The deepening Sino-Russian cooperation is not limited to economic pragmatism. President Xi's presence during the Victory Day parade in Red Square on May 9 as the most important foreign dignitary visiting Russia on the most important, even sacred day in the Russian national calendar will be reciprocated by Vladimir Putin's reviewing the PLA show of force in Beijing during the September 3 celebration marking the 70th anniversary of the end of World War II. The messages that the two leaders are about to give are not about history. They are about the future.

The Sino-Russian bloc is not to be resurrected, for sure. Japan, however, is hardly well served by the U.S. policies which are aimed at isolating and ignoring Russia, while driving Moscow and Beijing much closer together and placing much of continental Asia under China's soft dominance. Tokyo has to update and refresh its Eurasia strategy.

It needs to be said up front that the U.S.-Japan alliance is not in question. It provides Japan with physical security. However, as the recent developments have demonstrated, Japan cannot live by the alliance alone. The Obama Administration's foreign policy is making Japan's geopolitical environment less favorable, and potentially more dangerous for Tokyo.

While keeping the alliance alive and well, Japan needs to think harder for itself. Its national interests need to be front and center, rather than subordinated to the not always clear vision - or lack of it - of a particular administration in Washington. These interests demand that Tokyo keeps a viable relationship with Moscow. Unlike China, Russia bears no historical grudge against Japan, Russians are generally friendly toward the Japanese people, and desire for more cooperation with their Far Eastern neighbor.

If Japan's interest is to prevent Moscow from embracing Beijing's Japan agenda in its own relations with Tokyo, then keeping the channels of communications with the Kremlin open is a first priority. So far, Prime Minister Shinzo Abe has been careful in cultivating his personal relationship with President Putin. Given the decision-making practices in Russia, this is obviously the right thing to do, and needs to continue. An opportunity to cement this contact further by attending the Victory Day celebration in Moscow on May 9, the most important, even sacred day in the Russian national calendar, has been allowed to slip. The forthcoming Russian presidential visit to Japan is very important, even if it does not lead to any breakthrough: it will keep the relationship going.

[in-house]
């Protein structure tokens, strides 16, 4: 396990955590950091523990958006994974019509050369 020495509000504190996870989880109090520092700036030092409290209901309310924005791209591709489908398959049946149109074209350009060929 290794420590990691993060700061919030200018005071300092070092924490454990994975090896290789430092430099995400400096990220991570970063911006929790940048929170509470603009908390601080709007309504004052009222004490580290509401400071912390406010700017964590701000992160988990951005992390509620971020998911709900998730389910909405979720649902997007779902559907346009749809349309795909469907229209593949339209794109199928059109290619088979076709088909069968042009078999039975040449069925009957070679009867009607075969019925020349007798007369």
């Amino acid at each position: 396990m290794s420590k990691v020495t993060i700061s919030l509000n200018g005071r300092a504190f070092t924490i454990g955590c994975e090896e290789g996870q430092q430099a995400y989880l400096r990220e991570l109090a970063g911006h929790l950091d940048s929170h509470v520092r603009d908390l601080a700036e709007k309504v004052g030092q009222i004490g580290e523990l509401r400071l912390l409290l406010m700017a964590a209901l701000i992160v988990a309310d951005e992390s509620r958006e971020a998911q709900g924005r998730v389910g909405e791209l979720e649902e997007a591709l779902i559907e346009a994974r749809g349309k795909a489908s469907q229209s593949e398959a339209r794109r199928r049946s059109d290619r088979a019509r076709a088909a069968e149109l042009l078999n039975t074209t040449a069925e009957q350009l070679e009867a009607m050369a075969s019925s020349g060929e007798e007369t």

A solid relationship with Japan would assure a better balance in Russia's overall Asia policy. Conversely, a stable relationship with Russia would result in Japan assuming a generally stronger foreign policy position. Should Tokyo be able to convince its American friends of the need to insulate Japan-Russia ties from the worst impact of the U.S.-Russia confrontation in order to better pursue and protect its own national interest, it will be more secure and prosperous for that. This is not impossible: suffice it to look at how successfully Turkey, a key U.S. ally in another strategically important region, has been handling its Russia connection, with Washington apparently respecting Ankara's right to deal with its neighbors.

Such an arrangement would, incidentally, be in the U.S. long-term interest. Seeking to isolate Russia and pretending to ignore it only makes a much closer Sino-Russian alignment more likely, which cannot be a goal of Washington's foreign policy. By being bolder and more persuasive with Americans in promoting its own geopolitical, economic and national security interests, Tokyo can also help its principal ally to better balance its foreign policy in Asia-Pacific. Japan faces a challenge in Eurasia which it needs to live up to.

Dmitri Trenin is Director of the Carnegie Moscow Center.